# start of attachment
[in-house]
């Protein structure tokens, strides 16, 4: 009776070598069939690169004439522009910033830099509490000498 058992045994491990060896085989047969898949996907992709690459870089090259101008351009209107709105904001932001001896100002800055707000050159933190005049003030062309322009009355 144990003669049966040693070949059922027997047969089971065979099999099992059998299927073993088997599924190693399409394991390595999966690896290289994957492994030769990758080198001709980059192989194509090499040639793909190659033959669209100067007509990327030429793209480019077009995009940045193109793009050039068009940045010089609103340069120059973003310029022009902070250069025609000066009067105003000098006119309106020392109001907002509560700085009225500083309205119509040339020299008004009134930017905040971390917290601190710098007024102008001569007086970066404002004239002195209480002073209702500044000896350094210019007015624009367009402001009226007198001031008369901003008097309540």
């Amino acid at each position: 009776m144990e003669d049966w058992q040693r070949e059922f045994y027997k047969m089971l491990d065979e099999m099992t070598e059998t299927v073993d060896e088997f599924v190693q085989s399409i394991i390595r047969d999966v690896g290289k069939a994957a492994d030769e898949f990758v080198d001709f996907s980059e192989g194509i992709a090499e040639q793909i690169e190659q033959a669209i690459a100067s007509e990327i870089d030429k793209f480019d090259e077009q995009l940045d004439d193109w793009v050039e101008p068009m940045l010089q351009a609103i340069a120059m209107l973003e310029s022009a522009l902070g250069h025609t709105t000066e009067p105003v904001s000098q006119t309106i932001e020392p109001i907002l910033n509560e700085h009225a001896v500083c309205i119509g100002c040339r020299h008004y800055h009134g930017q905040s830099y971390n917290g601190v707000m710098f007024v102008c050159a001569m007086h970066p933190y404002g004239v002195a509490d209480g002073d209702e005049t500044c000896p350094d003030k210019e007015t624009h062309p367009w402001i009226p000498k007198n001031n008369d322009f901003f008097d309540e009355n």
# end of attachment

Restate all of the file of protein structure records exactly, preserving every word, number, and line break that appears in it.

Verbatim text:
[in-house]
């Protein structure tokens, strides 16, 4: 009776070598069939690169004439522009910033830099509490000498 058992045994491990060896085989047969898949996907992709690459870089090259101008351009209107709105904001932001001896100002800055707000050159933190005049003030062309322009009355 144990003669049966040693070949059922027997047969089971065979099999099992059998299927073993088997599924190693399409394991390595999966690896290289994957492994030769990758080198001709980059192989194509090499040639793909190659033959669209100067007509990327030429793209480019077009995009940045193109793009050039068009940045010089609103340069120059973003310029022009902070250069025609000066009067105003000098006119309106020392109001907002509560700085009225500083309205119509040339020299008004009134930017905040971390917290601190710098007024102008001569007086970066404002004239002195209480002073209702500044000896350094210019007015624009367009402001009226007198001031008369901003008097309540």
């Amino acid at each position: 009776m144990e003669d049966w058992q040693r070949e059922f045994y027997k047969m089971l491990d065979e099999m099992t070598e059998t299927v073993d060896e088997f599924v190693q085989s399409i394991i390595r047969d999966v690896g290289k069939a994957a492994d030769e898949f990758v080198d001709f996907s980059e192989g194509i992709a090499e040639q793909i690169e190659q033959a669209i690459a100067s007509e990327i870089d030429k793209f480019d090259e077009q995009l940045d004439d193109w793009v050039e101008p068009m940045l010089q351009a609103i340069a120059m209107l973003e310029s022009a522009l902070g250069h025609t709105t000066e009067p105003v904001s000098q006119t309106i932001e020392p109001i907002l910033n509560e700085h009225a001896v500083c309205i119509g100002c040339r020299h008004y800055h009134g930017q905040s830099y971390n917290g601190v707000m710098f007024v102008c050159a001569m007086h970066p933190y404002g004239v002195a509490d209480g002073d209702e005049t500044c000896p350094d003030k210019e007015t624009h062309p367009w402001i009226p000498k007198n001031n008369d322009f901003f008097d309540e009355n």